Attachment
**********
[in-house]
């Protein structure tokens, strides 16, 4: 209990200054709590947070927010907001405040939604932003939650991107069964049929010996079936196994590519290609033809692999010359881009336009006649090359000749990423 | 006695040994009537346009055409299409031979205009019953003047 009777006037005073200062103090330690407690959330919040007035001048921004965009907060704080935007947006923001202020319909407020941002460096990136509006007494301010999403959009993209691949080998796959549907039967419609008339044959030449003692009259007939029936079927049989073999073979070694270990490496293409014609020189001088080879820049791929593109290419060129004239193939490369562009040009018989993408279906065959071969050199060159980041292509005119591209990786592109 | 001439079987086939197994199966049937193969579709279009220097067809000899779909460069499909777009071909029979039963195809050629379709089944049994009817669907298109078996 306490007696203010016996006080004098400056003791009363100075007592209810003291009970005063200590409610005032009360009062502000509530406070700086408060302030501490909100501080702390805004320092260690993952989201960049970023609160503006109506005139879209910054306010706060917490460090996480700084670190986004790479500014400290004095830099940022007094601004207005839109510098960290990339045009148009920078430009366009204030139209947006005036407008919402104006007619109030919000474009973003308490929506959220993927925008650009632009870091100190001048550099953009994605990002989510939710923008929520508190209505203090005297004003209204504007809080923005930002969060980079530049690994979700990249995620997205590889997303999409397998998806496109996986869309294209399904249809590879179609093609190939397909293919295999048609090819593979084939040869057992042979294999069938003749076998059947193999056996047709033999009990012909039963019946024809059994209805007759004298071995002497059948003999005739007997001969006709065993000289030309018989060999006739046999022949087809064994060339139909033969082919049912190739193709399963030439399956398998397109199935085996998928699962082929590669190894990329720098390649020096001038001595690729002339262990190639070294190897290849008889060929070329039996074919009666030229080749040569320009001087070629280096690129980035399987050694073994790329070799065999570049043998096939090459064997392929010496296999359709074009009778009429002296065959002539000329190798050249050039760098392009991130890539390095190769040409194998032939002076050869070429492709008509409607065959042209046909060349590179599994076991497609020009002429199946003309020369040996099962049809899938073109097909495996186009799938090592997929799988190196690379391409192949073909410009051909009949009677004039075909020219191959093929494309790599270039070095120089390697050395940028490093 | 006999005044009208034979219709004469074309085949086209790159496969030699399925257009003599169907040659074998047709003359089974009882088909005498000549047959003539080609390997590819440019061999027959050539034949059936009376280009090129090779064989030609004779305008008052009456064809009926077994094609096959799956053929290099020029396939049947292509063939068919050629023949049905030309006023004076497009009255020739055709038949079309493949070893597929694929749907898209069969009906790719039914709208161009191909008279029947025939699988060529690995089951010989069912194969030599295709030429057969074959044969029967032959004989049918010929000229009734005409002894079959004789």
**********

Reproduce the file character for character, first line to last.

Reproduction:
[in-house]
């Protein structure tokens, strides 16, 4: 209990200054709590947070927010907001405040939604932003939650991107069964049929010996079936196994590519290609033809692999010359881009336009006649090359000749990423 | 006695040994009537346009055409299409031979205009019953003047 009777006037005073200062103090330690407690959330919040007035001048921004965009907060704080935007947006923001202020319909407020941002460096990136509006007494301010999403959009993209691949080998796959549907039967419609008339044959030449003692009259007939029936079927049989073999073979070694270990490496293409014609020189001088080879820049791929593109290419060129004239193939490369562009040009018989993408279906065959071969050199060159980041292509005119591209990786592109 | 001439079987086939197994199966049937193969579709279009220097067809000899779909460069499909777009071909029979039963195809050629379709089944049994009817669907298109078996 306490007696203010016996006080004098400056003791009363100075007592209810003291009970005063200590409610005032009360009062502000509530406070700086408060302030501490909100501080702390805004320092260690993952989201960049970023609160503006109506005139879209910054306010706060917490460090996480700084670190986004790479500014400290004095830099940022007094601004207005839109510098960290990339045009148009920078430009366009204030139209947006005036407008919402104006007619109030919000474009973003308490929506959220993927925008650009632009870091100190001048550099953009994605990002989510939710923008929520508190209505203090005297004003209204504007809080923005930002969060980079530049690994979700990249995620997205590889997303999409397998998806496109996986869309294209399904249809590879179609093609190939397909293919295999048609090819593979084939040869057992042979294999069938003749076998059947193999056996047709033999009990012909039963019946024809059994209805007759004298071995002497059948003999005739007997001969006709065993000289030309018989060999006739046999022949087809064994060339139909033969082919049912190739193709399963030439399956398998397109199935085996998928699962082929590669190894990329720098390649020096001038001595690729002339262990190639070294190897290849008889060929070329039996074919009666030229080749040569320009001087070629280096690129980035399987050694073994790329070799065999570049043998096939090459064997392929010496296999359709074009009778009429002296065959002539000329190798050249050039760098392009991130890539390095190769040409194998032939002076050869070429492709008509409607065959042209046909060349590179599994076991497609020009002429199946003309020369040996099962049809899938073109097909495996186009799938090592997929799988190196690379391409192949073909410009051909009949009677004039075909020219191959093929494309790599270039070095120089390697050395940028490093 | 006999005044009208034979219709004469074309085949086209790159496969030699399925257009003599169907040659074998047709003359089974009882088909005498000549047959003539080609390997590819440019061999027959050539034949059936009376280009090129090779064989030609004779305008008052009456064809009926077994094609096959799956053929290099020029396939049947292509063939068919050629023949049905030309006023004076497009009255020739055709038949079309493949070893597929694929749907898209069969009906790719039914709208161009191909008279029947025939699988060529690995089951010989069912194969030599295709030429057969074959044969029967032959004989049918010929000229009734005409002894079959004789």